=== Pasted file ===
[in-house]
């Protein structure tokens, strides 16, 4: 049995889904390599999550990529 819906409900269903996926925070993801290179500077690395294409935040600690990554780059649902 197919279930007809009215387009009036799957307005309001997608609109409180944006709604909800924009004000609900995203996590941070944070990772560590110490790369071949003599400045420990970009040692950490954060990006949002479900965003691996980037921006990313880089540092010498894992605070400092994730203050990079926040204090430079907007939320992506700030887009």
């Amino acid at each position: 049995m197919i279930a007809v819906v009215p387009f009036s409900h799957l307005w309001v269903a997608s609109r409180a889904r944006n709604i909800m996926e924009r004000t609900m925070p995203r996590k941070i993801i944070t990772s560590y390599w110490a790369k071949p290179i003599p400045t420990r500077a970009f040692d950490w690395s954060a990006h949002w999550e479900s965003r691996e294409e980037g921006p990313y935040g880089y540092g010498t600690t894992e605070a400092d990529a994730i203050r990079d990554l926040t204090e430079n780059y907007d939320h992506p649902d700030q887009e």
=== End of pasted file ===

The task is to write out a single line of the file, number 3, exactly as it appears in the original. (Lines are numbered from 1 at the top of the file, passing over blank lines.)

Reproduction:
């Amino acid at each position: 049995m197919i279930a007809v819906v009215p387009f009036s409900h799957l307005w309001v269903a997608s609109r409180a889904r944006n709604i909800m996926e924009r004000t609900m925070p995203r996590k941070i993801i944070t990772s560590y390599w110490a790369k071949p290179i003599p400045t420990r500077a970009f040692d950490w690395s954060a990006h949002w999550e479900s965003r691996e294409e980037g921006p990313y935040g880089y540092g010498t600690t894992e605070a400092d990529a994730i203050r990079d990554l926040t204090e430079n780059y907007d939320h992506p649902d700030q887009e």